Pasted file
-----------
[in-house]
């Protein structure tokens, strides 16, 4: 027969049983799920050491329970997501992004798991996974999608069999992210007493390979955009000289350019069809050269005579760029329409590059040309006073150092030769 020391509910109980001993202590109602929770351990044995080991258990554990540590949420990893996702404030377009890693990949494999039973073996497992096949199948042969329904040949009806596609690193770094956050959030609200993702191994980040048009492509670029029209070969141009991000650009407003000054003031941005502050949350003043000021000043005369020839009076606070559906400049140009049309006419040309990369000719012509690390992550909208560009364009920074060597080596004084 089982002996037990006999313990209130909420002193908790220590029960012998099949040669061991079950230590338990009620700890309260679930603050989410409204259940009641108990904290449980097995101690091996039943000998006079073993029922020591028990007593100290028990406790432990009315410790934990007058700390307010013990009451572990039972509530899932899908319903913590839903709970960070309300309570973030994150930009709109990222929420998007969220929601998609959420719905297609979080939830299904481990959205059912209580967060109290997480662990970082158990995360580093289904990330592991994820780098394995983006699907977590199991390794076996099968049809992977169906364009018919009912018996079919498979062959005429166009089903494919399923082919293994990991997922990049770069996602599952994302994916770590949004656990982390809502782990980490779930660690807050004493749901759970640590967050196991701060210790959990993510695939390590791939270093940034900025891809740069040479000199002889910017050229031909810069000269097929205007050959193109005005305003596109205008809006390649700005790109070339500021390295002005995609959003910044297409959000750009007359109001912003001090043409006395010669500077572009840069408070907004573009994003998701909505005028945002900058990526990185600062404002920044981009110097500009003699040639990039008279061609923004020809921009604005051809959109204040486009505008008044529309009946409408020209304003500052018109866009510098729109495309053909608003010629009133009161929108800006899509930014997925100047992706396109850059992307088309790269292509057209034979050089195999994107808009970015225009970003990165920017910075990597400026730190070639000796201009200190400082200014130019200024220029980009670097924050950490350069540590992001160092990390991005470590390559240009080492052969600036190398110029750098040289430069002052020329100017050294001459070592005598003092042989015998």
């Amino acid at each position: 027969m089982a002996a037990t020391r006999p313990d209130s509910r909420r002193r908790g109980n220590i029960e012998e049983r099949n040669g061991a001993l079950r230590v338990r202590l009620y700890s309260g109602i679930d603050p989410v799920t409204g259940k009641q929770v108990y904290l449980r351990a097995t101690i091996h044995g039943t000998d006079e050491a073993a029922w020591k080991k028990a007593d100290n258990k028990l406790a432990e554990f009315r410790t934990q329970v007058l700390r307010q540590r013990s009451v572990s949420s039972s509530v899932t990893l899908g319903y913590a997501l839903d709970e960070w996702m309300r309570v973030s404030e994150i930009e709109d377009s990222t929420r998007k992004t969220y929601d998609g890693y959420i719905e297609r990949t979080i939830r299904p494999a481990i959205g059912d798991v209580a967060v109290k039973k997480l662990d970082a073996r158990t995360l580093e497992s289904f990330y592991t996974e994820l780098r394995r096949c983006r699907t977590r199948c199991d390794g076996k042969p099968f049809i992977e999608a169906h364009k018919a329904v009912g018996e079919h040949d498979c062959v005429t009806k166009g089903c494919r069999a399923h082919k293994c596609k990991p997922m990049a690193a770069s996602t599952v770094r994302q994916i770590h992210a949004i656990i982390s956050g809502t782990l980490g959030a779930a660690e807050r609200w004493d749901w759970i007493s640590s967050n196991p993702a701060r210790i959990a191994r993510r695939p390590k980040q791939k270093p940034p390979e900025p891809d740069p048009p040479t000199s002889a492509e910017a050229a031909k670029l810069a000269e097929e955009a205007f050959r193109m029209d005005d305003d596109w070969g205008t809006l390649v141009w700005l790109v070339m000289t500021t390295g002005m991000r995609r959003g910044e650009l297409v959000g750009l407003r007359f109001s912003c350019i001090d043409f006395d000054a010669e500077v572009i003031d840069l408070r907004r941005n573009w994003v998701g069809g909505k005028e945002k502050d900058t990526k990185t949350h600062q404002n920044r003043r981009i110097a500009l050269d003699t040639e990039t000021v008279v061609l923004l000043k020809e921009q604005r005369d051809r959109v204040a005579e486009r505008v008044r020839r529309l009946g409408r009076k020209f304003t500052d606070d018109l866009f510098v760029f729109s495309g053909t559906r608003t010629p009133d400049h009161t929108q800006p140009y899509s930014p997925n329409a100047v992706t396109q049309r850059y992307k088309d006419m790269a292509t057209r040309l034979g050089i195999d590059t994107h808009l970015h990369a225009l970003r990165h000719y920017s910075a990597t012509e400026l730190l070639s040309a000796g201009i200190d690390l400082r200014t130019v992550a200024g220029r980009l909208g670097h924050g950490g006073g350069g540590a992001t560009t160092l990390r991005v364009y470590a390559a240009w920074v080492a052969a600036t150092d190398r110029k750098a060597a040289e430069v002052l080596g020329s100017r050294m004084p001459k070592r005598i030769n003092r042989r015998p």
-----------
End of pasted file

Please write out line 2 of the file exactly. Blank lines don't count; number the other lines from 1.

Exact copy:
């Protein structure tokens, strides 16, 4: 027969049983799920050491329970997501992004798991996974999608069999992210007493390979955009000289350019069809050269005579760029329409590059040309006073150092030769 020391509910109980001993202590109602929770351990044995080991258990554990540590949420990893996702404030377009890693990949494999039973073996497992096949199948042969329904040949009806596609690193770094956050959030609200993702191994980040048009492509670029029209070969141009991000650009407003000054003031941005502050949350003043000021000043005369020839009076606070559906400049140009049309006419040309990369000719012509690390992550909208560009364009920074060597080596004084 089982002996037990006999313990209130909420002193908790220590029960012998099949040669061991079950230590338990009620700890309260679930603050989410409204259940009641108990904290449980097995101690091996039943000998006079073993029922020591028990007593100290028990406790432990009315410790934990007058700390307010013990009451572990039972509530899932899908319903913590839903709970960070309300309570973030994150930009709109990222929420998007969220929601998609959420719905297609979080939830299904481990959205059912209580967060109290997480662990970082158990995360580093289904990330592991994820780098394995983006699907977590199991390794076996099968049809992977169906364009018919009912018996079919498979062959005429166009089903494919399923082919293994990991997922990049770069996602599952994302994916770590949004656990982390809502782990980490779930660690807050004493749901759970640590967050196991701060210790959990993510695939390590791939270093940034900025891809740069040479000199002889910017050229031909810069000269097929205007050959193109005005305003596109205008809006390649700005790109070339500021390295002005995609959003910044297409959000750009007359109001912003001090043409006395010669500077572009840069408070907004573009994003998701909505005028945002900058990526990185600062404002920044981009110097500009003699040639990039008279061609923004020809921009604005051809959109204040486009505008008044529309009946409408020209304003500052018109866009510098729109495309053909608003010629009133009161929108800006899509930014997925100047992706396109850059992307088309790269292509057209034979050089195999994107808009970015225009970003990165920017910075990597400026730190070639000796201009200190400082200014130019200024220029980009670097924050950490350069540590992001160092990390991005470590390559240009080492052969600036190398110029750098040289430069002052020329100017050294001459070592005598003092042989015998």